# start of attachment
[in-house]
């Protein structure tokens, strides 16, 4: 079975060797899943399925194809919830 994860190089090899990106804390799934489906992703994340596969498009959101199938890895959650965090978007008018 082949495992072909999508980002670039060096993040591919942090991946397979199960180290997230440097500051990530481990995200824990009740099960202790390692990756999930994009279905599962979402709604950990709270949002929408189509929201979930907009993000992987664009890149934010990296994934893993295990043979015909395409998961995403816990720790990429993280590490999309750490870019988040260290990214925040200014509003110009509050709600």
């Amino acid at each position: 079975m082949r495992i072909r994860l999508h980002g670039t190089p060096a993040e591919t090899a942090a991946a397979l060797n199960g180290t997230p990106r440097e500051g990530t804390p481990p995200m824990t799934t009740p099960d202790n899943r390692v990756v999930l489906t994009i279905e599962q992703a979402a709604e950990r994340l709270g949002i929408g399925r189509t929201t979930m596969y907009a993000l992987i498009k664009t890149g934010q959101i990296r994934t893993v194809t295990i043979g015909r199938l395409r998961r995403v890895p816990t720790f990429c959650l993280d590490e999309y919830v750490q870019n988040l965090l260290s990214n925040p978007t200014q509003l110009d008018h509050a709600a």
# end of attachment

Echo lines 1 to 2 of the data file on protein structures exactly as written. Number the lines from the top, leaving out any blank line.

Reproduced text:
[in-house]
């Protein structure tokens, strides 16, 4: 079975060797899943399925194809919830 994860190089090899990106804390799934489906992703994340596969498009959101199938890895959650965090978007008018 082949495992072909999508980002670039060096993040591919942090991946397979199960180290997230440097500051990530481990995200824990009740099960202790390692990756999930994009279905599962979402709604950990709270949002929408189509929201979930907009993000992987664009890149934010990296994934893993295990043979015909395409998961995403816990720790990429993280590490999309750490870019988040260290990214925040200014509003110009509050709600």